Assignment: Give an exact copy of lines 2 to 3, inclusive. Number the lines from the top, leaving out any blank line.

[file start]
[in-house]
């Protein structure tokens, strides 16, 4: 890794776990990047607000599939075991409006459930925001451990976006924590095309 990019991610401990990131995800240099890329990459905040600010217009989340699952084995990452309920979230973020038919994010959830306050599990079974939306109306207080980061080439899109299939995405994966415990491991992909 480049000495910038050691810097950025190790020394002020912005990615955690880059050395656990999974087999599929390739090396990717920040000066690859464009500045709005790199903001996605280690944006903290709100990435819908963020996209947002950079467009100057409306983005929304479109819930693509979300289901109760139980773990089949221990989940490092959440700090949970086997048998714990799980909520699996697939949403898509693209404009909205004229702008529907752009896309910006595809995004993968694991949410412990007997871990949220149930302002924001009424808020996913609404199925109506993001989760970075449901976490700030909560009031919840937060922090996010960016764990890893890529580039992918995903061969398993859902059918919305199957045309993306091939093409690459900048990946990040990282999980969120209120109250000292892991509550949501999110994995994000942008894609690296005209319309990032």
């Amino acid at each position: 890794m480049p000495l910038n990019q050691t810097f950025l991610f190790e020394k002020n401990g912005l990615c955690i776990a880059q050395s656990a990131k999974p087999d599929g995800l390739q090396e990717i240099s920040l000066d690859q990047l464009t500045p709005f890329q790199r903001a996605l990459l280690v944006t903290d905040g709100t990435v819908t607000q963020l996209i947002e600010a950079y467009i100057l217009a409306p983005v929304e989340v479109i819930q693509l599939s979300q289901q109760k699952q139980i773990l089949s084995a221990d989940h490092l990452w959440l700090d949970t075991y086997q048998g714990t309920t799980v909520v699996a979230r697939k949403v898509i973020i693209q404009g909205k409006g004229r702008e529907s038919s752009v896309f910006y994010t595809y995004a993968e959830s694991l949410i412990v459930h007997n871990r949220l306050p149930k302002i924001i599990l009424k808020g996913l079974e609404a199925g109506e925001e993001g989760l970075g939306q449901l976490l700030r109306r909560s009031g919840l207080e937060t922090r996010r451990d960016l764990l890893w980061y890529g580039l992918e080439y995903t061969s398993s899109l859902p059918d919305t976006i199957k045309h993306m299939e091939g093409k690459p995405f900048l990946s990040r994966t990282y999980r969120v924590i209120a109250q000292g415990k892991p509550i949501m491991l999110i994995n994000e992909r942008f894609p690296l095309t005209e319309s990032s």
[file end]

């Protein structure tokens, strides 16, 4: 890794776990990047607000599939075991409006459930925001451990976006924590095309 990019991610401990990131995800240099890329990459905040600010217009989340699952084995990452309920979230973020038919994010959830306050599990079974939306109306207080980061080439899109299939995405994966415990491991992909 480049000495910038050691810097950025190790020394002020912005990615955690880059050395656990999974087999599929390739090396990717920040000066690859464009500045709005790199903001996605280690944006903290709100990435819908963020996209947002950079467009100057409306983005929304479109819930693509979300289901109760139980773990089949221990989940490092959440700090949970086997048998714990799980909520699996697939949403898509693209404009909205004229702008529907752009896309910006595809995004993968694991949410412990007997871990949220149930302002924001009424808020996913609404199925109506993001989760970075449901976490700030909560009031919840937060922090996010960016764990890893890529580039992918995903061969398993859902059918919305199957045309993306091939093409690459900048990946990040990282999980969120209120109250000292892991509550949501999110994995994000942008894609690296005209319309990032």
């Amino acid at each position: 890794m480049p000495l910038n990019q050691t810097f950025l991610f190790e020394k002020n401990g912005l990615c955690i776990a880059q050395s656990a990131k999974p087999d599929g995800l390739q090396e990717i240099s920040l000066d690859q990047l464009t500045p709005f890329q790199r903001a996605l990459l280690v944006t903290d905040g709100t990435v819908t607000q963020l996209i947002e600010a950079y467009i100057l217009a409306p983005v929304e989340v479109i819930q693509l599939s979300q289901q109760k699952q139980i773990l089949s084995a221990d989940h490092l990452w959440l700090d949970t075991y086997q048998g714990t309920t799980v909520v699996a979230r697939k949403v898509i973020i693209q404009g909205k409006g004229r702008e529907s038919s752009v896309f910006y994010t595809y995004a993968e959830s694991l949410i412990v459930h007997n871990r949220l306050p149930k302002i924001i599990l009424k808020g996913l079974e609404a199925g109506e925001e993001g989760l970075g939306q449901l976490l700030r109306r909560s009031g919840l207080e937060t922090r996010r451990d960016l764990l890893w980061y890529g580039l992918e080439y995903t061969s398993s899109l859902p059918d919305t976006i199957k045309h993306m299939e091939g093409k690459p995405f900048l990946s990040r994966t990282y999980r969120v924590i209120a109250q000292g415990k892991p509550i949501m491991l999110i994995n994000e992909r942008f894609p690296l095309t005209e319309s990032s």